Auditing, Compliance, SMSF

Beware of altered valuations

SMSF auditor asset valuation market value $3 million superannuation earnings tax

SMSF auditors should exercise some scepticism regarding asset valuations in 2024 as trustees may be attempting to escape the impacts of the $3 million soft cap tax.

SMSF auditors are likely to see an increase in inaccurate asset valuations submitted by their clients in 2024 as trustees may be preparing to mitigate the impacts of the additional earnings tax on superannuation balances over $3 million.

ASF Audits head of education Shelley Banton emphasised the need for auditors to be vigilant in determining whether assets have been correctly assessed at market value as individuals aware of potential future tax liabilities are likely to take steps to offset the impact as early as next year.

“There’s going to be a lot of funds who’ll be tinkering around that $3 million edge as we get closer towards 2026. It’s going to be the difference between paying that super tax or not, which means it all comes down to market value,” Banton told attendees of a webinar yesterday.

“The question here is are trustees going to wait until 2026 to try and put pressure on market values. Obviously, [I’m not including] listed shares here, but it’s basically those more complex assets like property and unlisted entities. They’ve always been much more difficult to value.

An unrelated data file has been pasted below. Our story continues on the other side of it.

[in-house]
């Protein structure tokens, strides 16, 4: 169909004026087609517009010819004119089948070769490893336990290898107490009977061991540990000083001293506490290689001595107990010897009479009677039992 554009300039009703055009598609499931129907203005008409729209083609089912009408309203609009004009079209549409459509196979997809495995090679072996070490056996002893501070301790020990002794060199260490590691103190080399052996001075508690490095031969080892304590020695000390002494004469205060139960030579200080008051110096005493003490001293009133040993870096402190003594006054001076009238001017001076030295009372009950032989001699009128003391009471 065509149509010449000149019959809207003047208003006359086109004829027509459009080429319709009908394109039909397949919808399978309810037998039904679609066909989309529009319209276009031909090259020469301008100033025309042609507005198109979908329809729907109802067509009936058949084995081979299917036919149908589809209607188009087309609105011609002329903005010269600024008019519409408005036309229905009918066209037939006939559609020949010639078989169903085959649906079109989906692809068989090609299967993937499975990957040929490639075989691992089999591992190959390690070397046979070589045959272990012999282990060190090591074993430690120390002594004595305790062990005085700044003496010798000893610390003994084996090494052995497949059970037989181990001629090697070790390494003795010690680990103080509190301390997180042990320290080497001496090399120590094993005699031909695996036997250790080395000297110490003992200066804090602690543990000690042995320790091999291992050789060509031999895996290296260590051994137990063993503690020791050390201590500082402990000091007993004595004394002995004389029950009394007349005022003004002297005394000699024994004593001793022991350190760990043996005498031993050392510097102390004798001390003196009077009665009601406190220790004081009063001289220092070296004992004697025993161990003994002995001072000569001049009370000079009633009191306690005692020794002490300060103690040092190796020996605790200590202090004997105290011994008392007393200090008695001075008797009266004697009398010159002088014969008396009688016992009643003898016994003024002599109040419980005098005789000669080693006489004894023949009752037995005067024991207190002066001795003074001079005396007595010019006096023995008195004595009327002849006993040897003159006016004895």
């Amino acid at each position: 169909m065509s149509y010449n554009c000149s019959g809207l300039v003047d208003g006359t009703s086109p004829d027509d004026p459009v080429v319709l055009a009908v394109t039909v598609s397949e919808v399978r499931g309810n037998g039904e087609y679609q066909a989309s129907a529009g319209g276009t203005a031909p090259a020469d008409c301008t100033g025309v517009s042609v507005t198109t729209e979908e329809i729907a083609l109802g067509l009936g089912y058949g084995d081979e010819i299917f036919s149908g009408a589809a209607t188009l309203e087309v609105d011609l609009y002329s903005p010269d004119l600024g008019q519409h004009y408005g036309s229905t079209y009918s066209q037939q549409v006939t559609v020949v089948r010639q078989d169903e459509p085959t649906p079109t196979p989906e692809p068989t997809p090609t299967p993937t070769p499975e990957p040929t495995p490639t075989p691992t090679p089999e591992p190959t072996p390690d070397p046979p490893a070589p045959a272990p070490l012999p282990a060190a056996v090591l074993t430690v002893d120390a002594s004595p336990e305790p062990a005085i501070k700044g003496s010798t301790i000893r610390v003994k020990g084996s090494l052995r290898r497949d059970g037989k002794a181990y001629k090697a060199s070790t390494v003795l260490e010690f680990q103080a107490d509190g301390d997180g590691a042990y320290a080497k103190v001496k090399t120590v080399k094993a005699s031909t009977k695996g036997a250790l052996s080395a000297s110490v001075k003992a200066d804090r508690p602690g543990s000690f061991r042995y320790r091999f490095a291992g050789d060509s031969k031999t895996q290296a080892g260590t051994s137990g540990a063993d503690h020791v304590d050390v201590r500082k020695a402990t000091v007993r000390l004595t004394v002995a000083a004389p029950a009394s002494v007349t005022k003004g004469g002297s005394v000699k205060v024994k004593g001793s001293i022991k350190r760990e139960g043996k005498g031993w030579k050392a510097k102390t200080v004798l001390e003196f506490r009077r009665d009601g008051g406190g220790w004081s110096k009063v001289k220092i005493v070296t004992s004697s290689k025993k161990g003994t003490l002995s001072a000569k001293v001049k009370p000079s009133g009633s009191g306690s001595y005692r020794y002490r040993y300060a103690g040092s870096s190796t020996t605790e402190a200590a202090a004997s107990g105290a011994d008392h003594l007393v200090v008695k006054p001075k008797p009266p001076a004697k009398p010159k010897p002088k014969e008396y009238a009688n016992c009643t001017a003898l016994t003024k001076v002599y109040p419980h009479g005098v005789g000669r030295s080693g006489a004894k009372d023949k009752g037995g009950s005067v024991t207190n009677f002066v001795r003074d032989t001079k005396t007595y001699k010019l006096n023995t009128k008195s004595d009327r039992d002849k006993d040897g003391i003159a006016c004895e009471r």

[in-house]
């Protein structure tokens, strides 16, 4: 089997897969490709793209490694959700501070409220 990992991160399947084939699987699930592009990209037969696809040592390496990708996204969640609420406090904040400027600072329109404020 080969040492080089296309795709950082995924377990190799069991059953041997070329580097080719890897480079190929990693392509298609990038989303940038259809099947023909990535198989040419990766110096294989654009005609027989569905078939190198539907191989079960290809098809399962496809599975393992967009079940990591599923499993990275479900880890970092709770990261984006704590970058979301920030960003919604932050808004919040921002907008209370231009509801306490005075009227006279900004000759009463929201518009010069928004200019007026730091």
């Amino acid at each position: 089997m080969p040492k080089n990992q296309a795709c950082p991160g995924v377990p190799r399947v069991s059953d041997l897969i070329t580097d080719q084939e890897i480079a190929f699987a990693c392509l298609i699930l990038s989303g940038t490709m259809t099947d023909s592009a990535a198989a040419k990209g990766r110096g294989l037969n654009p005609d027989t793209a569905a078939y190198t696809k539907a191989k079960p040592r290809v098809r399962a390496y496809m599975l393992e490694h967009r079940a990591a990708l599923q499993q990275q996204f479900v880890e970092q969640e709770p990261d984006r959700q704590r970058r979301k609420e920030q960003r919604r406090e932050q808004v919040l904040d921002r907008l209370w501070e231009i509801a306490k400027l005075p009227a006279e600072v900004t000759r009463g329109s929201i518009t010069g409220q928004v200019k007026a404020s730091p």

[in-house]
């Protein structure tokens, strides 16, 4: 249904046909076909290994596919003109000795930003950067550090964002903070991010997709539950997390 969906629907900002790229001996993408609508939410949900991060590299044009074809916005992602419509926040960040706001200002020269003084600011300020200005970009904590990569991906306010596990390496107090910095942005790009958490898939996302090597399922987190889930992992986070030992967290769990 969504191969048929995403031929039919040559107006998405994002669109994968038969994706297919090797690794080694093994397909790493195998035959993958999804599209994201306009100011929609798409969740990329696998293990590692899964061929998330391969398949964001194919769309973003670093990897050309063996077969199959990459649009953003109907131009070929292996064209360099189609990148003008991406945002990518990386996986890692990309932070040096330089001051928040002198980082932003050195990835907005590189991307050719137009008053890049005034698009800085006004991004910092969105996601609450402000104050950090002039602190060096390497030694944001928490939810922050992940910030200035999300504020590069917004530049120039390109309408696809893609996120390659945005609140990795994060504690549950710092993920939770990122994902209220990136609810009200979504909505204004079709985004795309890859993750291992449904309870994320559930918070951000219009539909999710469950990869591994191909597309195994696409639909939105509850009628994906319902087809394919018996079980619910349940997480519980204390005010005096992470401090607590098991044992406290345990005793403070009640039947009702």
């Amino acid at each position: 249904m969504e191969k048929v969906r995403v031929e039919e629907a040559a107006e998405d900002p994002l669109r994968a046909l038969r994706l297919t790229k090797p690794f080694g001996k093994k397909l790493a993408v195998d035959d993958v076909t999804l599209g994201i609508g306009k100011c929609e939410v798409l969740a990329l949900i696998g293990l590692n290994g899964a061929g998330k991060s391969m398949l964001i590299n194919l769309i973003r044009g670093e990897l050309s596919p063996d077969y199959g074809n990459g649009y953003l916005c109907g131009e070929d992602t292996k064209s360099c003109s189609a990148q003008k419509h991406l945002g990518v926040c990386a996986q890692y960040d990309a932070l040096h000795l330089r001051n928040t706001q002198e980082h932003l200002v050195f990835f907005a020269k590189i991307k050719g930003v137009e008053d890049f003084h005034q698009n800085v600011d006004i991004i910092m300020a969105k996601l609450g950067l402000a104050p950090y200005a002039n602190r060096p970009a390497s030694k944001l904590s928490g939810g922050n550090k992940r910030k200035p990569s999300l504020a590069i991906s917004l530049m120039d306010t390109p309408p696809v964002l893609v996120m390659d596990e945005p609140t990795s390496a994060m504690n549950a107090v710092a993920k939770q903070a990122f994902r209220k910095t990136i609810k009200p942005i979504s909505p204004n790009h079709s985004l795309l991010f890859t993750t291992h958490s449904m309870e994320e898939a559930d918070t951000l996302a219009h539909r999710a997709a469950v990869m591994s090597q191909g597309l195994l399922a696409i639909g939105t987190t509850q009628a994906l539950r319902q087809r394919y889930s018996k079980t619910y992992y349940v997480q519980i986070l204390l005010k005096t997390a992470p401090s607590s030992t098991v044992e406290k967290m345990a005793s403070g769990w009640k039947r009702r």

“[This] makes me think that our job as auditors just got a little bit harder this year because the values might start getting adjusted so that they don’t look like outliers as we get closer to 2026.”

She noted trustees looking to work their way around the tax are likely to be caught out as the ATO is employing technological solutions to identify discrepancies in valuations.

“The ATO is currently following up on some 1200 auditors who signed off on asset values that didn’t change over the last three years. They [were also] able to identify members through these data-matching capabilities who were taking out money during COVID in real time,” she said.

“We can see that these sophisticated data-matching algorithms are being used and implemented to analyse information from a lot of different sources, which includes tax returns, financial institutions and third-party data providers.

“So you need to be aware that this is a [focus area] that will be looked at in the lead-up to 2026.”

Despite the imposition of the tax, trustees are still bound by the Superannuation Industry (Supervision) Regulations when submitting asset valuations for audit.

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